"It is not that the act of observation that alters reality. In fact the physical nature of the "observation" small though it may be is sufficient to alter the metrics of sub atomic particles."
"...If someone can point out the practical difference between a physical act of observation and the fact that an observation has physical impact, I would appreciate it..."
Here is what I think he is trying to "split hairs" about if you will. Let's say I want to look at something with my eyes. Well, I am going to have to bounce a photon off it, so it can reflect into my eye. That is the "physical act".
Now, what I think he is trying to get at is the "metaphysical" aspect of "understanding" the observation.
It really is just the old "If a tree falls in the forest, and nobody is around to hear it, does it make a sound?" kind of thing.
I am NOT supporting his position, just trying to make sense of it. I am really more of an experiment and math guy.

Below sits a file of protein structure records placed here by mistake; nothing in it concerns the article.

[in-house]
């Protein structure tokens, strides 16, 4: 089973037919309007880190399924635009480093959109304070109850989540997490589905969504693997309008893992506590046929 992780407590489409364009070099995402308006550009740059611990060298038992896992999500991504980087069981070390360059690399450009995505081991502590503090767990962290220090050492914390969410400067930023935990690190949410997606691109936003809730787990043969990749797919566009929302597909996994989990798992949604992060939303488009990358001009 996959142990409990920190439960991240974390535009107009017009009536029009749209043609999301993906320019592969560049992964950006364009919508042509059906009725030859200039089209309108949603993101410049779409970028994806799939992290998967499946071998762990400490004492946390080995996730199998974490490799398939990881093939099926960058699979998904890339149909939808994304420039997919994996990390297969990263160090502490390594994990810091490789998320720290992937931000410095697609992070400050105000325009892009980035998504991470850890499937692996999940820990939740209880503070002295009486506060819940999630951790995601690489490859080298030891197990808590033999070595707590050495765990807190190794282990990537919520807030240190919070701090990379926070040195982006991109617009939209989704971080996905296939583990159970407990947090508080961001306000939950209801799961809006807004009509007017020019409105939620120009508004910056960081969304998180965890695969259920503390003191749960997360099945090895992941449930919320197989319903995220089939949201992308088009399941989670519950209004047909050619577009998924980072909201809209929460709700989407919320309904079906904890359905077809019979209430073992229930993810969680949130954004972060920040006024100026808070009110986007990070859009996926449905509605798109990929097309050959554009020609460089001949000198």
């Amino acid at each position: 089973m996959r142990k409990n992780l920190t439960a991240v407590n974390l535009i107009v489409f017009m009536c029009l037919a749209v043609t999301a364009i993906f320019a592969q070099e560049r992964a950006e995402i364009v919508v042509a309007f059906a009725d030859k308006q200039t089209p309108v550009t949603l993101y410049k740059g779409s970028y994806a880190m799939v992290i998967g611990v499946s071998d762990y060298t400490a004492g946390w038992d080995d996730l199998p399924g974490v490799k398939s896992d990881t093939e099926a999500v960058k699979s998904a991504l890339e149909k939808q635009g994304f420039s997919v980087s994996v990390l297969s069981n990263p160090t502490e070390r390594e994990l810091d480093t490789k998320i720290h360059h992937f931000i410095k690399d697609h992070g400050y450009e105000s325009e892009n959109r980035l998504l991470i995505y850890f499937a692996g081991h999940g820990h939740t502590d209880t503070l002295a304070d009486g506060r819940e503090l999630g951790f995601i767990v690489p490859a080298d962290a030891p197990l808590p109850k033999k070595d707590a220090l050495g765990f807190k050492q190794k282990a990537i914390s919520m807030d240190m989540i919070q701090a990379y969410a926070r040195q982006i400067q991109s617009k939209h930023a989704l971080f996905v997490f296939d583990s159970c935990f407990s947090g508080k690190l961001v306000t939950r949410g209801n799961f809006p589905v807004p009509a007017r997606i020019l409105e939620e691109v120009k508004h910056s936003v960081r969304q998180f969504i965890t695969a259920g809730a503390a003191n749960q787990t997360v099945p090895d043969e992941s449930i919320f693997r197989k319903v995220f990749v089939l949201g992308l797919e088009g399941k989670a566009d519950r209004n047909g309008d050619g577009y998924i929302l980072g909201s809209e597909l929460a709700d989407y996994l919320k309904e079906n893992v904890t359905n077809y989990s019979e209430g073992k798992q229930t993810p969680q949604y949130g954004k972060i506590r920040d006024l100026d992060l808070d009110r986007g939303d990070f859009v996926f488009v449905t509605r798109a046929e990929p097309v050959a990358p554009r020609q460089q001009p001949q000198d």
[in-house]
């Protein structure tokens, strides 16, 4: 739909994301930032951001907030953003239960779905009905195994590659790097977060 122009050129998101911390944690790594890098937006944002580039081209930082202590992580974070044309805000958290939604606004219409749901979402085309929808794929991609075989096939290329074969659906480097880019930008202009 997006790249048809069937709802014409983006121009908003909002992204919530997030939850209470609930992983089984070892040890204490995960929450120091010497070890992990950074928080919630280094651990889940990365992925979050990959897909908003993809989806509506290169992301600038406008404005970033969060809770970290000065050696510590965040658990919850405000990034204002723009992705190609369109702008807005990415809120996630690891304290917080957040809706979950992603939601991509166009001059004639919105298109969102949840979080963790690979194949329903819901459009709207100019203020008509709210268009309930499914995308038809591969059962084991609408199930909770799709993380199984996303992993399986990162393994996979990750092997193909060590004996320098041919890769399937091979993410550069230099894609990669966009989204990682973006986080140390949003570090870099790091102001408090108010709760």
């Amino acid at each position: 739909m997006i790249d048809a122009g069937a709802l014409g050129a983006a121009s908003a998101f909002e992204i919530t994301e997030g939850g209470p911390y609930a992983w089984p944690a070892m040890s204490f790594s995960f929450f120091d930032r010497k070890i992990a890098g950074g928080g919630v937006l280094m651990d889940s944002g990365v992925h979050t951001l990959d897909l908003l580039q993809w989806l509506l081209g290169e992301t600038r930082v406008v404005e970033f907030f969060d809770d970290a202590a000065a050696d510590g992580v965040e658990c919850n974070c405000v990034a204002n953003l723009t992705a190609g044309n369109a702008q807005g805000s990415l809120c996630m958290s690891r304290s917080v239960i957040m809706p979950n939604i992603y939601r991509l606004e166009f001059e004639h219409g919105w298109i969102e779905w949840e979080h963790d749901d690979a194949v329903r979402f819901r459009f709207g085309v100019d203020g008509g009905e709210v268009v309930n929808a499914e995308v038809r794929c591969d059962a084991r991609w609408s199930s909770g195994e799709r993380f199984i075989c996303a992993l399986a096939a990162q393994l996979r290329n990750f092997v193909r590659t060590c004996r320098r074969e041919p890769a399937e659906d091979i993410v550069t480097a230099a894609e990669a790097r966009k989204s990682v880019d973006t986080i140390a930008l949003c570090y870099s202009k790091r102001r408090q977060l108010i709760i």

posted on 03/07/2013 7:07:37 AM PST
(Tags?!? Tags?!? We don' neeeed no stinkin' Tags!)
I observe a baseball being thrown. The photons bouncing off of this object are the same photons that would be bouncing off the ball regardless of if I was watching the ball or not. Hence my observation or lack of observation does not effect the ball.
If a tree falls in the woods the mass of the tree will strike the ground causing noise, regardless of their being an observer there or not.
posted on 03/07/2013 8:43:36 AM PST
(You can avoid reality, but you cannot avoid the consequences of avoiding reality. Ayn Rand)
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